• Wikipedia is an eternal work in progress. Your complaint is like complaining that you're running software straight from CVS HEAD and there are bugs.

            Yes Wikipdia is a work in progress, as are all encyclopedias.

            The complaint however is not like running software straight from "CVS HEAD". Wikipedia is published as an end product, and there is no disclaimer or indication otherwise to indicate this. On Sourceforge for example, they will tell you outright that this is an alpha or a beta, but on Wikipedia there is no 'alpha' listing for articles. One could argue that an end user should read (and follow) the discussion areas, but this is like asking a software

            • Erm, it is most certainly not published as an end product, but as the live working draft it claims to be. It is in fact CVS HEAD.

              Unfortunately, we have yet to perfect the wiki-based encyclopedia that the reader can use while not bringing their brain to the party.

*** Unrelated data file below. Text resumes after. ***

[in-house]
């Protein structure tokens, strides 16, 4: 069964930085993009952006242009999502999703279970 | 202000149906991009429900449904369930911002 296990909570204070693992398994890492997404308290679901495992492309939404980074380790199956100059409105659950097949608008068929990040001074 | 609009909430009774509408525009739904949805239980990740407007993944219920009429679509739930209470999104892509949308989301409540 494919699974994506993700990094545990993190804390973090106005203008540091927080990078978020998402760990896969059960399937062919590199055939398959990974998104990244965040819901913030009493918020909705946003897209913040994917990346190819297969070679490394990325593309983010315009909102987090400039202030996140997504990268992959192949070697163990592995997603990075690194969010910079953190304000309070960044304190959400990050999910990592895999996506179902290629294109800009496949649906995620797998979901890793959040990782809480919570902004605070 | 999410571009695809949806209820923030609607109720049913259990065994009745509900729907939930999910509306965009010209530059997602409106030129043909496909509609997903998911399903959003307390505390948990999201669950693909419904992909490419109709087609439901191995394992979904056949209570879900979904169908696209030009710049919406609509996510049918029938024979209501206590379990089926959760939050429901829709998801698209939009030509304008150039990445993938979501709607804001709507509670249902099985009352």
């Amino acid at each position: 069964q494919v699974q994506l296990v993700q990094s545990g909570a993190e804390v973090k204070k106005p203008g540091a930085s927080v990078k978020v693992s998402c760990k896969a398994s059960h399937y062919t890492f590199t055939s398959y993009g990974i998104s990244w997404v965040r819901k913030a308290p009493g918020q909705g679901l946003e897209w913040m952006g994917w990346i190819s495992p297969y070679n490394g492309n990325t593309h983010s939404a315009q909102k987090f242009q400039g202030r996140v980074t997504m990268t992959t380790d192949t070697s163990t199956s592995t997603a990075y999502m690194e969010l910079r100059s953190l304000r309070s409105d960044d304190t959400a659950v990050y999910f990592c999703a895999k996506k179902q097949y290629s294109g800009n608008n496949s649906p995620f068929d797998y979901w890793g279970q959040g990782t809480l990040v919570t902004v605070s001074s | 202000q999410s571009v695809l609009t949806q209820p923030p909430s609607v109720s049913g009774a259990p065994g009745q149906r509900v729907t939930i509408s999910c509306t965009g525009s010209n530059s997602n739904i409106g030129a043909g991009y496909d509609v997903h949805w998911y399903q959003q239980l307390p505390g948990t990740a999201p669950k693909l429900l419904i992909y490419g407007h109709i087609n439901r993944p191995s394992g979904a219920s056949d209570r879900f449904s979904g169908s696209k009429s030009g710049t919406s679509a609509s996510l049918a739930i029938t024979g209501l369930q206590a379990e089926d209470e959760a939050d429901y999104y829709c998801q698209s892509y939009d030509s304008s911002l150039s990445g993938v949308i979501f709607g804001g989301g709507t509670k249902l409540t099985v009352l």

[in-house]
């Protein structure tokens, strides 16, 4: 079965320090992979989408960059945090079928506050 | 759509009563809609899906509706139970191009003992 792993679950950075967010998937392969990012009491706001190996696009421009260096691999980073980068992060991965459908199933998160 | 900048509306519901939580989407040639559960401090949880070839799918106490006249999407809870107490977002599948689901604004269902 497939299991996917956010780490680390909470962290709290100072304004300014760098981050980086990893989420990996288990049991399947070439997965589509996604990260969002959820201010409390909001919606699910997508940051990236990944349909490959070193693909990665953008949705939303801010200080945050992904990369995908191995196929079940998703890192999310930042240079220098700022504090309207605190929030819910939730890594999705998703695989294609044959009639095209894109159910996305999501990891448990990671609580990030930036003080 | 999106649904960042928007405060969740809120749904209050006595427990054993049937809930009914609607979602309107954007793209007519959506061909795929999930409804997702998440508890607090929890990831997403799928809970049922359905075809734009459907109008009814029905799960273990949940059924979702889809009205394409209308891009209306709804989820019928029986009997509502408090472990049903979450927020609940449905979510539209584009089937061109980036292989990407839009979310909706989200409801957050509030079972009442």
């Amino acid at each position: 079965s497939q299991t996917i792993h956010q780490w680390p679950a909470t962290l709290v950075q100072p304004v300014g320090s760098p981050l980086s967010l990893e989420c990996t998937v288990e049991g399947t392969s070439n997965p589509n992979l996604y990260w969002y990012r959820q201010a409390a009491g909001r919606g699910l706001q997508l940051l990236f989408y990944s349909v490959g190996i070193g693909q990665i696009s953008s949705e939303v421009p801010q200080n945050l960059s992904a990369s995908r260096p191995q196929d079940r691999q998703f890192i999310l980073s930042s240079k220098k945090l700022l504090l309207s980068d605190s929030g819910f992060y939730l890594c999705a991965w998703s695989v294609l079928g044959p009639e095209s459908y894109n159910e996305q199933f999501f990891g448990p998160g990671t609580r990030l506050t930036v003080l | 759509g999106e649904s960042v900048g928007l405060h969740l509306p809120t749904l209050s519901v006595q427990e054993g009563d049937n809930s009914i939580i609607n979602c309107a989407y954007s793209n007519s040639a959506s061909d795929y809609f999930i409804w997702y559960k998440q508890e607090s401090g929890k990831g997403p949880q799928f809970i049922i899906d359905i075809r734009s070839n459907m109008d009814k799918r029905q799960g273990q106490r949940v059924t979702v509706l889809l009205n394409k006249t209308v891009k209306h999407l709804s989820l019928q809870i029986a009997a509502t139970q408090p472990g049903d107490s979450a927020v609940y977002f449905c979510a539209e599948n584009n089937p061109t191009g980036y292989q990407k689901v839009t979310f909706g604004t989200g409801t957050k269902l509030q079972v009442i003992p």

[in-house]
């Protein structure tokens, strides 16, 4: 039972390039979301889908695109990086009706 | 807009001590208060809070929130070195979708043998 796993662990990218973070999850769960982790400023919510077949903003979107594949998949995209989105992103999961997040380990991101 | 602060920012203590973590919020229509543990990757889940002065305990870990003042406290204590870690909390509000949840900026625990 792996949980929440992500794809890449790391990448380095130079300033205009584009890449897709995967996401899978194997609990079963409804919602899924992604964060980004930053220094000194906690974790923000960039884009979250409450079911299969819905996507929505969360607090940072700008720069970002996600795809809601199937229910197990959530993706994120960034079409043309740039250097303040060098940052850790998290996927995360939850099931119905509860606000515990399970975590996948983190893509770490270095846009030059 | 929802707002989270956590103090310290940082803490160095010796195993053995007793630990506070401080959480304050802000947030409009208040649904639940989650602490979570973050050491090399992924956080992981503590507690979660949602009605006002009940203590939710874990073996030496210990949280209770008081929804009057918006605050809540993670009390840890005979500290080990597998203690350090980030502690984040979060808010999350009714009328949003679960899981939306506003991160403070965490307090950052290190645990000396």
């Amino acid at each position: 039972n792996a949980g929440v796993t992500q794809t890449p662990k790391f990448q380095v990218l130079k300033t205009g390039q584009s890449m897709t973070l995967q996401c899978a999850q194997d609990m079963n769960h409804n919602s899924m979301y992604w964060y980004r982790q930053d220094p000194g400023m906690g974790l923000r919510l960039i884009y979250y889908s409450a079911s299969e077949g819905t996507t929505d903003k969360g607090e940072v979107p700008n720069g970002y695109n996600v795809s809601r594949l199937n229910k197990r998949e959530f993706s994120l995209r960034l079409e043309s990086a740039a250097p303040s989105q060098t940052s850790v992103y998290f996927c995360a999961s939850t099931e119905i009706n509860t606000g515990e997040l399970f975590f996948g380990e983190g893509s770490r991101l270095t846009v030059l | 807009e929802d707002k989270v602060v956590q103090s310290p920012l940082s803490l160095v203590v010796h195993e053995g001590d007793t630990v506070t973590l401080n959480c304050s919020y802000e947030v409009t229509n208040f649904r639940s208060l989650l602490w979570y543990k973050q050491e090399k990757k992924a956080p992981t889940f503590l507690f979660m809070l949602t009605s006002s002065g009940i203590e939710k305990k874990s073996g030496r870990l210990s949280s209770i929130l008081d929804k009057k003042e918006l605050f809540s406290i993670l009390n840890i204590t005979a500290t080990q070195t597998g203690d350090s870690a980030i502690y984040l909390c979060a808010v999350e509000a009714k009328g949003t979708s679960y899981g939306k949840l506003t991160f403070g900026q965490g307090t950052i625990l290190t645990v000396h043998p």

• Erm, it is most certainly not published as an end product...

                This is not apparent to me, or perhaps we need to define "end product". I would argue that to the casual Web surfer who looks up a definition or word on Google will often times be brought to Wikipedia and will be presented information as-is.

                It certainly is presented as an end-product (IMHO), and there is no (or little information) to state otherwise. "citations needed" references etc are fine, but I would argue that these things have more value to Wikipedians than they do to the casual Web surfer.

                If the fr

          • Re: (Score:2, Insightful)

            What a very good analogy! I already sort-of addressed it, so I suppose that's yet another wikipedian form response to a complaint.

            Yeah, and I'll expand on that analogy. Wikipedia is geared towards the normal reader. Do a google search, and you'll often find wikipedia at the top.

            Do normal users run software straight from CVS? No, because normal users don't try to look for and find bugs, they're there for the software. Wikipedia is like software straight from CVS HEAD released directly to the public--the
            • 1. Despite your impassioned defence of the right of readers not to have to think ever, we've still yet to perfect the Wikipedia that works if the reader insists on being stupid.